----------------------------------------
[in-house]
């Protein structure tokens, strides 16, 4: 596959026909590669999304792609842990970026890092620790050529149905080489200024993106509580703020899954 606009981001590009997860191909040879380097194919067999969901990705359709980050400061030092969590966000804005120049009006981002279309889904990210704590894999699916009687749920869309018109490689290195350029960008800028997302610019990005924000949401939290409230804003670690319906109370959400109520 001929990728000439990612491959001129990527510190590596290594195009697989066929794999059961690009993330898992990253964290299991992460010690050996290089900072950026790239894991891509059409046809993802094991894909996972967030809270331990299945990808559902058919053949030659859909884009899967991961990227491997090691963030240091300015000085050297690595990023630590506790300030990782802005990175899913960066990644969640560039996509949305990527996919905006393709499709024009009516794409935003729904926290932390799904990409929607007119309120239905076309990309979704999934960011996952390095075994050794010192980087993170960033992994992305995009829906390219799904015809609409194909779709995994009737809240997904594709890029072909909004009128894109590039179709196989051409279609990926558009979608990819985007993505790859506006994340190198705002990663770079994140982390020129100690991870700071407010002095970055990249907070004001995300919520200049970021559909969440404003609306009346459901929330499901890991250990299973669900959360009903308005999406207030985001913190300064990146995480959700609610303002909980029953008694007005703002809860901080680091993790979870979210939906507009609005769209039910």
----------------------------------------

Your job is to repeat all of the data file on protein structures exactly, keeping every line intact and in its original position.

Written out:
[in-house]
């Protein structure tokens, strides 16, 4: 596959026909590669999304792609842990970026890092620790050529149905080489200024993106509580703020899954 606009981001590009997860191909040879380097194919067999969901990705359709980050400061030092969590966000804005120049009006981002279309889904990210704590894999699916009687749920869309018109490689290195350029960008800028997302610019990005924000949401939290409230804003670690319906109370959400109520 001929990728000439990612491959001129990527510190590596290594195009697989066929794999059961690009993330898992990253964290299991992460010690050996290089900072950026790239894991891509059409046809993802094991894909996972967030809270331990299945990808559902058919053949030659859909884009899967991961990227491997090691963030240091300015000085050297690595990023630590506790300030990782802005990175899913960066990644969640560039996509949305990527996919905006393709499709024009009516794409935003729904926290932390799904990409929607007119309120239905076309990309979704999934960011996952390095075994050794010192980087993170960033992994992305995009829906390219799904015809609409194909779709995994009737809240997904594709890029072909909004009128894109590039179709196989051409279609990926558009979608990819985007993505790859506006994340190198705002990663770079994140982390020129100690991870700071407010002095970055990249907070004001995300919520200049970021559909969440404003609306009346459901929330499901890991250990299973669900959360009903308005999406207030985001913190300064990146995480959700609610303002909980029953008694007005703002809860901080680091993790979870979210939906507009609005769209039910």